Yesterday’s gospel reading (Matthew 2:13 – 23) is a timely reminder of how intimately entwined are the good things and bad things of life. On one hand is a birth of a child that is destined to bring salvation to the world. A child of whom the angels sing: “Glory to God in the highest, and on earth peace among men with whom he is pleased”. It is this same child that causes the death of the male innocents two years of age and under (of whom our church accords the number of 14,000 (commemorated on the preceding day) as martyred) and thus bringing to fulfilment the prophecy of Jeremiah: “a voice was heard in Ramah, wailing and loud lamentation, Rachel weeping for her children; she refused to be consoled, because they were no more”. Life-and-death, evil and goodness being generated by one act.
If you reflect upon life you will see that there is no such thing as unmitigated, relentless evil nor is there such a thing as a constant state of felicitous bliss. The good is always streaked with a bad and evil ultimately is met by the good. However, for evil to be overcomed it needs the active participation and desire and determination of those that seek to overcome it.
If we can use a gumboot as analogy we can gain some insight into the problem. The purpose of the gumboot is to keep our feet dry and warm and whilst it has no holes it achieves that purpose. Cold and wet feet from the water and mud outside are avoided. Once a gumboot has a hole in it water pours in. Now a hole, of itself, is nothing . However it is that ” nothing” that breaches the integrity of the gumboot thus rendering it useless. Let us now call the water and mud: “evil”, let’s call the hole: “sin,” let’s call the gumboot: “man” and let’s call the purpose of the gumboot “salvation”. So the question now is how do we avoid getting holes in our gumboot?
The sad answer is we cannot. Whilst we breathe and live and have our being we will incline to sin. We will walk our gumboots on paths which shred it , or, our gumboot will be drilled with holes from those around us. Either way our gumboot will no longer fit for purpose. So, what is the solution? The answer is prayer, fasting, confession and above all meeting Christ in the Eucharistic cup. Christ tells us: “abide in me and I in you. As a branch cannot bear fruit by itself, unless it abides in the vine, neither can you, unless you abide in me.” (John 15:4)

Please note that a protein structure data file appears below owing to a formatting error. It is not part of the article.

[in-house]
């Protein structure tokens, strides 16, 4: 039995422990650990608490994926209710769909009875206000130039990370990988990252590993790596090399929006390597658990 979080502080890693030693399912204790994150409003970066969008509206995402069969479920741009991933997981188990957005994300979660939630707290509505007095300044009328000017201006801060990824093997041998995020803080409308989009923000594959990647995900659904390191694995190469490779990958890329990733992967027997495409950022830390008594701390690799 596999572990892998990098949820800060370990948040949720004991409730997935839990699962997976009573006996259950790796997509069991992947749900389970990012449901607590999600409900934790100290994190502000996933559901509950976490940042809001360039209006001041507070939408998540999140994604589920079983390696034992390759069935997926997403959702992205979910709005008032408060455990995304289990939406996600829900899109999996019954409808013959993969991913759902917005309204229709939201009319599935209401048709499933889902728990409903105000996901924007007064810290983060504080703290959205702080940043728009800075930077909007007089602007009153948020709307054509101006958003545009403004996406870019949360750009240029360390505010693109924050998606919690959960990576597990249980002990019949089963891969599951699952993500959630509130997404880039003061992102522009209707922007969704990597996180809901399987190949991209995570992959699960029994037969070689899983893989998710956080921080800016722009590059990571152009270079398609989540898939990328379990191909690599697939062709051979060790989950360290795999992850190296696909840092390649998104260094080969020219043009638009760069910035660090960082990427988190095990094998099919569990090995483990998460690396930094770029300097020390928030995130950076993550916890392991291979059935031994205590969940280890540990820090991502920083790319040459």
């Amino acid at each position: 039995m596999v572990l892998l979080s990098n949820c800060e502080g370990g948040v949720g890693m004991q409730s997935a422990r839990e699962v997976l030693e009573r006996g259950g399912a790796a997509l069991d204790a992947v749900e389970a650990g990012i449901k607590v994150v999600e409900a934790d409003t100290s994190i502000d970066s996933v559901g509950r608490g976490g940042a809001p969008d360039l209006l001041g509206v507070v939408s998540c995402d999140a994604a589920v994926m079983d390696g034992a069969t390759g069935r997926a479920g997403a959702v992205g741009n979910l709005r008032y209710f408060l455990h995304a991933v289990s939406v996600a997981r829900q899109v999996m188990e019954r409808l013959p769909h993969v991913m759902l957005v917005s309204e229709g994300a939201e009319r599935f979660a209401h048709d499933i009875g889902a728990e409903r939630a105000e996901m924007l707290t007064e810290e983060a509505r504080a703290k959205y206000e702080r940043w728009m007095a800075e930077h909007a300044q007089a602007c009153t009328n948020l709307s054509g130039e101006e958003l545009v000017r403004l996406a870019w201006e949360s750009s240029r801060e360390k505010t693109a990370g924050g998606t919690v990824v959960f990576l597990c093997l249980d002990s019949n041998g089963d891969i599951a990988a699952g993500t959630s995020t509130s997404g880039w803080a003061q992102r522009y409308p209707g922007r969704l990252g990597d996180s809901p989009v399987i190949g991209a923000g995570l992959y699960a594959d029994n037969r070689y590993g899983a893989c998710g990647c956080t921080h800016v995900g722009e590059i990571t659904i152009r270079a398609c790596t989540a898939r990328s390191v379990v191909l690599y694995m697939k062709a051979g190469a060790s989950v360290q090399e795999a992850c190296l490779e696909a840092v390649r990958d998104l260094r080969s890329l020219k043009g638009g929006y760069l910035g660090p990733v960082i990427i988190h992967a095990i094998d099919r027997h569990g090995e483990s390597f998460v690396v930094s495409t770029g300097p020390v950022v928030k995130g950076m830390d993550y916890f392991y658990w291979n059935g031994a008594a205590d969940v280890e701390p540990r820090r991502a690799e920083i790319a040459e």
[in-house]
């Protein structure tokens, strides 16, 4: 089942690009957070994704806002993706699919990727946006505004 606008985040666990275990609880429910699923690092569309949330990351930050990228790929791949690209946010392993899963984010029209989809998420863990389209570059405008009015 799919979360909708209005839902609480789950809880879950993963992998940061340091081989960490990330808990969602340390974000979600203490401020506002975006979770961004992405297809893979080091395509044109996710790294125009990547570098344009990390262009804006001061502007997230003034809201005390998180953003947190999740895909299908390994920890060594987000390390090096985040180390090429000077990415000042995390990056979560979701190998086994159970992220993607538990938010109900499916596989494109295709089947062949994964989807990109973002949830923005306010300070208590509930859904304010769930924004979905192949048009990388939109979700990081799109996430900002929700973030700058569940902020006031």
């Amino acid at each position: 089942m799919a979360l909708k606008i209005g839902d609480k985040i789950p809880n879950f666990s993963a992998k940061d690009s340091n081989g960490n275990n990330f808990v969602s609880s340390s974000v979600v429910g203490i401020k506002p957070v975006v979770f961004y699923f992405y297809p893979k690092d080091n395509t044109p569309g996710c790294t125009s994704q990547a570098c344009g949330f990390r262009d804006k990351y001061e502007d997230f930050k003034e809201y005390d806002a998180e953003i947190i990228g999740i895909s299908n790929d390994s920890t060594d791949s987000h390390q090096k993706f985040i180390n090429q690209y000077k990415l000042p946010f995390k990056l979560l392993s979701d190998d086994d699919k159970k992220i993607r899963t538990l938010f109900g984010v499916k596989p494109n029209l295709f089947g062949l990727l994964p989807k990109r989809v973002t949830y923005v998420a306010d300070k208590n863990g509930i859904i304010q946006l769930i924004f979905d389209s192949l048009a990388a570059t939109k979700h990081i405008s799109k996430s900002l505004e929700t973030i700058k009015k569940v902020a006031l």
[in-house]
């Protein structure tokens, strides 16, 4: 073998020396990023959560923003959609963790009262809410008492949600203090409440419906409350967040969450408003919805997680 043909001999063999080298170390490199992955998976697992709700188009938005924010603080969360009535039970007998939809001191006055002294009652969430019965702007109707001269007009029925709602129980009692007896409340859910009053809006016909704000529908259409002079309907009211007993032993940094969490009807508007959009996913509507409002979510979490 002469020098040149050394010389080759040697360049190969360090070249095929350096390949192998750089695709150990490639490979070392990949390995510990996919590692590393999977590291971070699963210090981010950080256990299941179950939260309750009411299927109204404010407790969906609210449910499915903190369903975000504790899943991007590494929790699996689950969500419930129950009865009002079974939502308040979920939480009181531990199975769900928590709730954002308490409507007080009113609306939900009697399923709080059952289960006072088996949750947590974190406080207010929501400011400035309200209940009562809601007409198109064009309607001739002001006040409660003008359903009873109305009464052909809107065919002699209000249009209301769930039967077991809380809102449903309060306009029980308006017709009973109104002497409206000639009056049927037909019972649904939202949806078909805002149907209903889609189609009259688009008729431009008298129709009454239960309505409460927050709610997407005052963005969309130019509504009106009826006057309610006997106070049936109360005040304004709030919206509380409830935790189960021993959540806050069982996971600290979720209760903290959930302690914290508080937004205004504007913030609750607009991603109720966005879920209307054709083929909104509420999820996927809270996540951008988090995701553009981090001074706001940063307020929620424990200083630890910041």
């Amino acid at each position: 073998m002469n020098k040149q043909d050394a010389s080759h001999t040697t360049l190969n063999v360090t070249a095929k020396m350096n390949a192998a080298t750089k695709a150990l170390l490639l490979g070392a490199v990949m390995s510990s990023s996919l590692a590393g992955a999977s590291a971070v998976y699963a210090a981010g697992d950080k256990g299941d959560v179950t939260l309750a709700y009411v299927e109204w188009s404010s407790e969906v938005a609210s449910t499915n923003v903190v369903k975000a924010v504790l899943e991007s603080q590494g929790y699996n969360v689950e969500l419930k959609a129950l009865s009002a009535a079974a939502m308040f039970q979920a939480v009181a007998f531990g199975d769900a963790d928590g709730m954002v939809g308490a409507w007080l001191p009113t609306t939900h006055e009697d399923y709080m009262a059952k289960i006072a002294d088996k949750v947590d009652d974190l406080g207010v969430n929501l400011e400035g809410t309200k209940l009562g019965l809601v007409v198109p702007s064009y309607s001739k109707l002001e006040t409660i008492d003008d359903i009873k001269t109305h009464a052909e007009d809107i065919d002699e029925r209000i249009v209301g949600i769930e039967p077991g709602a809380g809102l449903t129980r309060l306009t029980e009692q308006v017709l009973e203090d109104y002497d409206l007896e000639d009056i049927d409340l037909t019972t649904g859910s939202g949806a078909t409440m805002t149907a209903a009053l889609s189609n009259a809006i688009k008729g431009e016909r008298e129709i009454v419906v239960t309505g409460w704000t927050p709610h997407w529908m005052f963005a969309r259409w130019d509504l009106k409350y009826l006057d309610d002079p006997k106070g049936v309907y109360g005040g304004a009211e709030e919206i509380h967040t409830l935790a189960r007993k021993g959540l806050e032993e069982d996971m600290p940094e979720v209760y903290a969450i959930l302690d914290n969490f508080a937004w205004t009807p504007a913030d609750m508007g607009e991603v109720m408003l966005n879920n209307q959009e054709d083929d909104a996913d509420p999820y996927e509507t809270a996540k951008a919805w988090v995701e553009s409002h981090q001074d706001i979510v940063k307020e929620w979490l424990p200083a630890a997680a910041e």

So, even though we will encounter evil at every turn and that evil will seek to make us unfit for salvation, the trick is to never lose sight of the ultimate goal. It is only by attending to the holes in our gumshoe through the weapons given to us by Christ that we can have any hope of being saved. Make no mistake the devil never sleeps – and neither should we. We will be penetrated by sin on a daily basis. We need to repair ourselves on a daily basis. We fall, we rise and we fall again. It is an endless cycle for the struggling Christian. Either apostasy from Christ or our final breath brings our daily temptations to an end. But consider the result: through apostasy we become the devil’s and through constancy we become Christ’s. Simply put, it is our choice.
The program for this week is as follows: today, Monday, Vespers from 5 PM; tomorrow New Year’s Day: matins, divine liturgy, Doxology for New Year and cutting of the Vasilopita from 7:30 AM; Friday fourth of January: the Royal hours from 7 AM; Saturday fifth of January, being the Eve of Epiphany (fasting day – wine and oil allowed) matins, divine liturgy and great blessing of the waters from 7 AM; Sunday sixth of January Holy Epiphany, matins, divine liturgy and great blessing of the waters from 7 AM.**** Note *****immediately after church service we will make our way down to Matilda Bay for the throwing of the cross from 12:30 PM (there is no after church fellowship for that Sunday as we will need to be at the throwing of the cross). Monday, seventh of January, Synaxis is of St John the forerunner: matins in divine liturgy from 7:30 AM.
Please remember our food store and our support for those in need. Tomorrow, New Year’s Day, we commemorate St Basil the Great who taught deep truths about those who have and those who have not. As the great Saint put it: “he who strips a man of his clothes is to be called a thief. It is not he who, when he is able, fails to clothe the naked, worthy of no other title? The bread which you do not use is the bread of the hungry; the garment hanging in your wardrobe is the garment of him who is naked; the shoes that you do not wear are the shoes of the one who is barefoot; the money that you keep locked away is the money of the poor; the acts of charity that you do not perform are so many injustices that you commit.”
The beginning of the New Year is filled with resolutions. I now give you mine: the New Year fills us all with optimism and enthusiasm which is no more than the art of the possible. The tasks that we set ourselves are all within reach. It is as if we are looking up at the bright night sky and feel that we are capable of plucking the stars that we see to make a diadem of light. Let’s pray to God that the gift of optimism and enthusiasm remain with us throughout the year. May we remain as little children gambolling and marvelling at the mystery and awesomeness of life.
Till next time.
Fr John Athanasiou 0411 061 554